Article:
North Carolina: Earlier this week, the Charlotte Observer slammed Elizabeth Dole on immigration:
Sen. Dole worked hard to help kill a decent immigration reform bill in the U.S. Senate in July. It wasn't perfect, but it provided a practical, intelligent way to secure the border -- and pay for it. It also took the sensible step of providing illegal immigrants a conditional path to legal status. Too bad lawmakers such as Sen. Dole were more interested in shouting "amnesty" and opposing any step toward legal status than they were in helping the folks back home.Subsequently, Dole weakly responded to the paper: 1) confusing inaction with accomplishment 2) listing how she would throw literally billions of dollars at the problem without explaining where those billions would come from, and 3) focusing on ways to enhance border security without addressing exactly what her position is on what should be done with the more than ten million undocumented immigrants in the United States.
South Dakota: A new (though apparently partisan) poll sees Senator Tim Johnson absolutely crushing his hypothetical Republican opponent by a 67-29 margin. The poll also clocked Johnson's favorable-unfavorable at 64-18.
Mississippi: Yup, the scheduling for the special election to replace Trent Lott will ultimately be determined by the courts. Why do I think that even GOP Gov. Haley Barbour knows that he's full of it and trying to get away with a fast one? Because in defending his desire to pull the special election off until Election Day 2008, he's (apparently rather vociferously) "claiming executive authority." It shouldn't matter if Barbour is the Pope or Superman or whoever. The Mississippi state Constitution has language that determines the process. It's up to the Mississippi courts to determine the interpretation. "Claiming executive authority" seems like a gambit of desperation.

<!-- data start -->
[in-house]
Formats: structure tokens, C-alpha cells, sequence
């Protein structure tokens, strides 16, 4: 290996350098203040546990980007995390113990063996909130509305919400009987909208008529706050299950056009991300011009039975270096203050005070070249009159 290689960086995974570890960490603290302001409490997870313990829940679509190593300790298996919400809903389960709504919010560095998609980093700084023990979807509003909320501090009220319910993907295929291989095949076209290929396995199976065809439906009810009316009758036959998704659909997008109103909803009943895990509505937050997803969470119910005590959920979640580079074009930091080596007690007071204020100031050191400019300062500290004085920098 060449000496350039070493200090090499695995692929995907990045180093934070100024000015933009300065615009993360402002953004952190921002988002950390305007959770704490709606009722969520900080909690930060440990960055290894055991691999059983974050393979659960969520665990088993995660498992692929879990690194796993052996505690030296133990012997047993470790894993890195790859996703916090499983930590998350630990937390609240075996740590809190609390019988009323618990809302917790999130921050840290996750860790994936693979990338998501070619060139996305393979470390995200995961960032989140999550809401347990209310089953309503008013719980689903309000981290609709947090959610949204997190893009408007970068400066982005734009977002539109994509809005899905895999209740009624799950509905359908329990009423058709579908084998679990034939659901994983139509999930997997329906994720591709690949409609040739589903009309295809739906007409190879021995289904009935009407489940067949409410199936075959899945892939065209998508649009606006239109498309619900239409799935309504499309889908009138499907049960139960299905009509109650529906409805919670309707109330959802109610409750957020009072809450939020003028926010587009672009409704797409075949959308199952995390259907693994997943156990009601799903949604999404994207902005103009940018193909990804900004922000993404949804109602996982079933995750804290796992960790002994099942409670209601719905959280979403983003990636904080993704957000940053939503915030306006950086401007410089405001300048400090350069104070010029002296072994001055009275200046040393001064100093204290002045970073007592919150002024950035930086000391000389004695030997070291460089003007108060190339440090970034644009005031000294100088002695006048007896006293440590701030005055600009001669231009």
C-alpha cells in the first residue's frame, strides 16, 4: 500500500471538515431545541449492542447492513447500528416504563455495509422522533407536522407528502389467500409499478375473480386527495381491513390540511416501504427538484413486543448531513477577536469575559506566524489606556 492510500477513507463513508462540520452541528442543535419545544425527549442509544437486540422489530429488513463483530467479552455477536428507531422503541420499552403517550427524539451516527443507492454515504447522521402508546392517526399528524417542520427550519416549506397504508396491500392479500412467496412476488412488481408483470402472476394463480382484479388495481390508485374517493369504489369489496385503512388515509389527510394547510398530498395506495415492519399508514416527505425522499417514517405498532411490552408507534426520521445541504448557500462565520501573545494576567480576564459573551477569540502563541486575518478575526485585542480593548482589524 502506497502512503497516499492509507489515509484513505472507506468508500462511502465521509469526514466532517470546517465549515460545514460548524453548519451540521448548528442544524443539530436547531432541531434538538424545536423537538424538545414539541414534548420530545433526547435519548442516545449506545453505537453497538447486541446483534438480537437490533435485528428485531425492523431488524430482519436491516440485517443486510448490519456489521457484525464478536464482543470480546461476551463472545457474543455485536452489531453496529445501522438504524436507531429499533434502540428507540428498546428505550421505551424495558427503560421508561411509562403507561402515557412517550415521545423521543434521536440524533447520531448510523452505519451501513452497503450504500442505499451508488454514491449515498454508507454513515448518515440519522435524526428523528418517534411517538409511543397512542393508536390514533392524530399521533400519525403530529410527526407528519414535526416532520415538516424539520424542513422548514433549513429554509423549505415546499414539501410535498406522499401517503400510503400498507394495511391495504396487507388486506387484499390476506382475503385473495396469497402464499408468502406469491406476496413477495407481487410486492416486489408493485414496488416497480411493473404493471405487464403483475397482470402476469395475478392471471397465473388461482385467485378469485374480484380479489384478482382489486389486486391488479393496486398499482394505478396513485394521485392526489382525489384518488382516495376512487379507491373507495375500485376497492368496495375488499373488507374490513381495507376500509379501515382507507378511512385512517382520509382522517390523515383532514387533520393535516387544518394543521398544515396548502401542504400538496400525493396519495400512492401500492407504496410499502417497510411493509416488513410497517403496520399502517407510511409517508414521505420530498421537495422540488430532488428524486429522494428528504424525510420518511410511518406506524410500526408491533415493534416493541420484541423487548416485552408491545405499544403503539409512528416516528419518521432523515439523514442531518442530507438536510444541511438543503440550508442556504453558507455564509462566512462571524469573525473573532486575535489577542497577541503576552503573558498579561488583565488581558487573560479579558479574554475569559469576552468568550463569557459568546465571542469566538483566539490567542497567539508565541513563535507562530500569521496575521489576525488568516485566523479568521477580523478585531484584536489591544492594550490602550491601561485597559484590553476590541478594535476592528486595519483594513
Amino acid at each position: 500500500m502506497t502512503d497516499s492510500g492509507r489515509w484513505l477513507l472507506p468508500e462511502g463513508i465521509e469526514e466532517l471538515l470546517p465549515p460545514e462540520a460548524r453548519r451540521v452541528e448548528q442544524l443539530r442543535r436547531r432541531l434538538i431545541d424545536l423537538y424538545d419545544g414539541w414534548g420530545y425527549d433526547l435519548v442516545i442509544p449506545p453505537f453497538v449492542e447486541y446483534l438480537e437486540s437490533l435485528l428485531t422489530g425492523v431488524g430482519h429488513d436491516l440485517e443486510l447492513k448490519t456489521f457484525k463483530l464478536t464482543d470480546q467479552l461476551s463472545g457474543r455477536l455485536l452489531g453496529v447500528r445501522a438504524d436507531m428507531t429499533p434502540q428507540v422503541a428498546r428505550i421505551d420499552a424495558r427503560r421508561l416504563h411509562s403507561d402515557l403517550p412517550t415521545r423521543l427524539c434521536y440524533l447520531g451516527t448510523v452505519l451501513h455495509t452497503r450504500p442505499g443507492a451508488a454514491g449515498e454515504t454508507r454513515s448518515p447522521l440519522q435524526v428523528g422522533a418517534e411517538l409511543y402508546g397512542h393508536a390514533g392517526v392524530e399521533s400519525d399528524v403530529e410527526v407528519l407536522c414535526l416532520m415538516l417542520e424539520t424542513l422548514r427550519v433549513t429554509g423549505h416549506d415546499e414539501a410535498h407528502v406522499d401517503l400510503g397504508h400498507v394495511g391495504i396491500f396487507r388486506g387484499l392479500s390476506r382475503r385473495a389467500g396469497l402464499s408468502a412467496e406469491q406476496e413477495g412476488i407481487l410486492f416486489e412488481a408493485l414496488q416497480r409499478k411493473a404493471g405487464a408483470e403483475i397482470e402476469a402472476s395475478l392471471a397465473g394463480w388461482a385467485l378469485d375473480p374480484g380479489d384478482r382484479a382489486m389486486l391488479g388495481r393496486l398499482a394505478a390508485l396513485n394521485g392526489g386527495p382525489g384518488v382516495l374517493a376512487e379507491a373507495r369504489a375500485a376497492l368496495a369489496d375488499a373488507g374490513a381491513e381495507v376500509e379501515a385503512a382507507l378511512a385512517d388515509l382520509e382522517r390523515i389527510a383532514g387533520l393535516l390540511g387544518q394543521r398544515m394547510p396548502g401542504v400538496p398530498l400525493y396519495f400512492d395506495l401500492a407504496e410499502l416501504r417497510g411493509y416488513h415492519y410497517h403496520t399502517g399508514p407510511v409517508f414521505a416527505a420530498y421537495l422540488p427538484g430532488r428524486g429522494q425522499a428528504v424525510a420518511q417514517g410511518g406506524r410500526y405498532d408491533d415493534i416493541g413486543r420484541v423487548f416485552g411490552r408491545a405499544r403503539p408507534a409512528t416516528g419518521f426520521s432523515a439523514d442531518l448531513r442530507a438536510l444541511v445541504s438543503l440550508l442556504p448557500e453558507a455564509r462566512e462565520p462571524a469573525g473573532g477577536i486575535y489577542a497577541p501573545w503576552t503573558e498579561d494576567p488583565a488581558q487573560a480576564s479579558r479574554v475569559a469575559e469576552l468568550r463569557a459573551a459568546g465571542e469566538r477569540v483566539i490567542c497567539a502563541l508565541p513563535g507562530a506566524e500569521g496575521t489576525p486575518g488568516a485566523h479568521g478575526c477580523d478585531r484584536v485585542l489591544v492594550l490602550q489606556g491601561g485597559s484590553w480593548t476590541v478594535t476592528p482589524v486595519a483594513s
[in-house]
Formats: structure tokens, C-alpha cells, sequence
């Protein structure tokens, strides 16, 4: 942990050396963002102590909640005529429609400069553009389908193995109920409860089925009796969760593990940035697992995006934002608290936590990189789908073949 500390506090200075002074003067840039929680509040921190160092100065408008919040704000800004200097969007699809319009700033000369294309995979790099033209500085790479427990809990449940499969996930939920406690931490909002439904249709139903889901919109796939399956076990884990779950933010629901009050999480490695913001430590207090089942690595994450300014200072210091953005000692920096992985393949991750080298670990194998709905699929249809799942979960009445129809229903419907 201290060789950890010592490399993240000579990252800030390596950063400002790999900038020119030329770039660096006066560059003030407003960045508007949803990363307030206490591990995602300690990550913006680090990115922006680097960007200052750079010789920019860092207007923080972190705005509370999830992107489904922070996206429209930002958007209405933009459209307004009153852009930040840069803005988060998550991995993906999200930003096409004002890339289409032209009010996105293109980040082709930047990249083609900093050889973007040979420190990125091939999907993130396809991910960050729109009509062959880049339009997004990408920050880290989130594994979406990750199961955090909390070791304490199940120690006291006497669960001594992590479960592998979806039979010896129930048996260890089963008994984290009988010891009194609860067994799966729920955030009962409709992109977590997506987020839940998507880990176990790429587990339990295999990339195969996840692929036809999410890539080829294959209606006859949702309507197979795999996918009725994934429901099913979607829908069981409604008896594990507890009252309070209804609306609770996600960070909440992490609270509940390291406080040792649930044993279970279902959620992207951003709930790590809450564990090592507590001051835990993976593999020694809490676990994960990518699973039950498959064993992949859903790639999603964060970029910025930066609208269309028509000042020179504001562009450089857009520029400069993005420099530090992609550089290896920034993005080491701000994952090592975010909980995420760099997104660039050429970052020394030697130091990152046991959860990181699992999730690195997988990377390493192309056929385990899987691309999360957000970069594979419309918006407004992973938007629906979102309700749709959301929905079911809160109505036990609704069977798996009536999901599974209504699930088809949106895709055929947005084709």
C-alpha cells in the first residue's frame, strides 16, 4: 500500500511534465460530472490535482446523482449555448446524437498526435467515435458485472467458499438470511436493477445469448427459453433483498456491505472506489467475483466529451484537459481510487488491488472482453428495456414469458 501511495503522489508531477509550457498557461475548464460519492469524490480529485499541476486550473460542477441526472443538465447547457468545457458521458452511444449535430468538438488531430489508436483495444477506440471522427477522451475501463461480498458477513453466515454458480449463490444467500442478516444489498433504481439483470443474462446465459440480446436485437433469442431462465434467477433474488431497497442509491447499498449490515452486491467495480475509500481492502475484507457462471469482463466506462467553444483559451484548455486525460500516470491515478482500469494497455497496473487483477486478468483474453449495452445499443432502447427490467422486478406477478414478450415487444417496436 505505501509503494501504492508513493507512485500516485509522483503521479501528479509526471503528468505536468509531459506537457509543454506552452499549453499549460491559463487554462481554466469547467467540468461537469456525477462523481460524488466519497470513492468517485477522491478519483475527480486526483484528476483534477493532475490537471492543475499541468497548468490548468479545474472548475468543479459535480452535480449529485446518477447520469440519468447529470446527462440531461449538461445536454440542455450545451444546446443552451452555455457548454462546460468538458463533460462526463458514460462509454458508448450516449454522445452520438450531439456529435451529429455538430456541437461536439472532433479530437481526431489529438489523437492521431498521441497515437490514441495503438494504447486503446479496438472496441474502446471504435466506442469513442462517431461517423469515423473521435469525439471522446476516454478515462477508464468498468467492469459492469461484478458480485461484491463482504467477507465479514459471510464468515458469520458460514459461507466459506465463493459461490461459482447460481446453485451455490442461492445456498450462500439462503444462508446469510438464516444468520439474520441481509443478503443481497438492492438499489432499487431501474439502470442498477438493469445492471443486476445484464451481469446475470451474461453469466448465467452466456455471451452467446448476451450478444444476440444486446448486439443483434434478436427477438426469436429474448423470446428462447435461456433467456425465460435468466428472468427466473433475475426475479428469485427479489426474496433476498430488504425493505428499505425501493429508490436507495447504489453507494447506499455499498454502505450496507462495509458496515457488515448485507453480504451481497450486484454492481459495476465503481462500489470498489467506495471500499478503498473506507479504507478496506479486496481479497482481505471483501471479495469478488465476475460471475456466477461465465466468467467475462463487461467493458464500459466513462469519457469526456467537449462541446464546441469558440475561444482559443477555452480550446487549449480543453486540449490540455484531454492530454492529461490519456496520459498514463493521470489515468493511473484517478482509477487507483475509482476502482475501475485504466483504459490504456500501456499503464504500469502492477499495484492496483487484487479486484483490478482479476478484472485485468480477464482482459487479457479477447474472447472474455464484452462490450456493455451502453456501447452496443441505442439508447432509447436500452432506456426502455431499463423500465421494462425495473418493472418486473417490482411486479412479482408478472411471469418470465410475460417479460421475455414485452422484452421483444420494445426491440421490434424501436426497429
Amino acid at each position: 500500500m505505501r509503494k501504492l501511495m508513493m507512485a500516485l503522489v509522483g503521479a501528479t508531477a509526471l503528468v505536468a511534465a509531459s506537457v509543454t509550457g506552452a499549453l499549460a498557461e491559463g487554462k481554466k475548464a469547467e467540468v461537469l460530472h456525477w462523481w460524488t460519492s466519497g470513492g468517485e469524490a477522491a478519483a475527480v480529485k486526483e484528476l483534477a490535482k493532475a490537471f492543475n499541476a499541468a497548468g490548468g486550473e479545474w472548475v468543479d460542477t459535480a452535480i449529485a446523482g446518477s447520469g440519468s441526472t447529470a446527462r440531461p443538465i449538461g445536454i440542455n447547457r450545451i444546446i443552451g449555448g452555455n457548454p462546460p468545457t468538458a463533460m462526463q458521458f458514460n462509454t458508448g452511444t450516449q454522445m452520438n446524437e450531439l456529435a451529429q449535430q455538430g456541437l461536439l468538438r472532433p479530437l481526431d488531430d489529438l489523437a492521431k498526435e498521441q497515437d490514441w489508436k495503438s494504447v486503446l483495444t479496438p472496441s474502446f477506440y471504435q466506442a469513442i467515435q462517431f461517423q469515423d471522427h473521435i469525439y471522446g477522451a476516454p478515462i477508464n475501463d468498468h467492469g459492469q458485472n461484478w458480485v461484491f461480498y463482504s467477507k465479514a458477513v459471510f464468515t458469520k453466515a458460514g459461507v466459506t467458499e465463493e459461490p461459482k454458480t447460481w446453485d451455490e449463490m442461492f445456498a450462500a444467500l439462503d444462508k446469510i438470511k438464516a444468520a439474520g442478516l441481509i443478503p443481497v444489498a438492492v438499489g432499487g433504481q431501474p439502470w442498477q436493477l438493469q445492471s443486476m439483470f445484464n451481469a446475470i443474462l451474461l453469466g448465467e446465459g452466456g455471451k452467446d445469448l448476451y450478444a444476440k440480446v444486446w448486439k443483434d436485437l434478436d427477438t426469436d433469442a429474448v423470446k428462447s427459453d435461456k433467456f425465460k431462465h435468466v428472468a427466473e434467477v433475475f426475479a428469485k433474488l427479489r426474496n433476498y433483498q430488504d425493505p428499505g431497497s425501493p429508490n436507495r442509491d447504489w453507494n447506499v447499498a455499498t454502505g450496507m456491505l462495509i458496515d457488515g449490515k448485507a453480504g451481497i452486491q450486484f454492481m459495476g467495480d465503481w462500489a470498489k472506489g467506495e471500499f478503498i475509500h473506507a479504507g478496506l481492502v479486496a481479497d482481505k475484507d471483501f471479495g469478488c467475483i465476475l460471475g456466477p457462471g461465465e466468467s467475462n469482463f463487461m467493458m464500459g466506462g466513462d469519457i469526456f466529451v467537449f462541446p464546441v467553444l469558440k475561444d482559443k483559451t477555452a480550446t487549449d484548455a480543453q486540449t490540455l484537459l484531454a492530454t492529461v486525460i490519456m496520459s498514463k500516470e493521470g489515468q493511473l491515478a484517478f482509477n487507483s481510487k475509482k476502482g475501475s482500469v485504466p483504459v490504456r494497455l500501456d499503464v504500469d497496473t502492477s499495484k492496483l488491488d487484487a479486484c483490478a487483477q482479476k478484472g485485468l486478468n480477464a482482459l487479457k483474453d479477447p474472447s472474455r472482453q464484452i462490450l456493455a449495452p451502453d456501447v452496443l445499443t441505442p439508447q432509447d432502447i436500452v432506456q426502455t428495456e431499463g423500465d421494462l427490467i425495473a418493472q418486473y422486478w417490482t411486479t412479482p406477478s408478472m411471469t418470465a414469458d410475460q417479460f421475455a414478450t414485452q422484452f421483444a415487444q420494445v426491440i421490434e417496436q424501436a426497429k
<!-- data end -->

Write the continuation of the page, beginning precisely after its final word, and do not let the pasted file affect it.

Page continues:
Oregon: The Oregonian calls out Gordon Smith for his contradictory comments on Trent Lott's apparent endorsement of segregation. I think Gordo's Christmas wish is that this story goes away.
Virginia: Conservative state delegate Bob Marshall has formed an exploratory committee as he considers a Republican primary challenge to Jim Gilmore.
Kentucky: Lieutenant Colonel Andrew Horne received the endorsement of Democracy for America's Kentucky chapter.
New Hampshire: A new ARG poll actually sees Republican John Sununu leading popular Democratic former Governor Jeanne Shaheen. How can this be? Two explanations. First, the Shaheen name has been in the press in a negative light over the last couple weeks thanks to Bill's comments. If that's the reason, it should blow over after the New Hampshire primary activity wears down. Second, the ARG polls may have an anti-Democrat or pro-Republican bias. Why would I suggest that? Because ARG also saw wildly popular Democratic Governor John Lynch only poll 48-32 in a hypothetical match-up against Republican Manchester Mayor Frank Guinta. Lynch won re-election last year with 74% of the vote. To only poll at 48% in a hypothetical match-up seems awfully low. If that's the reason, these numbers should not be cause for concern.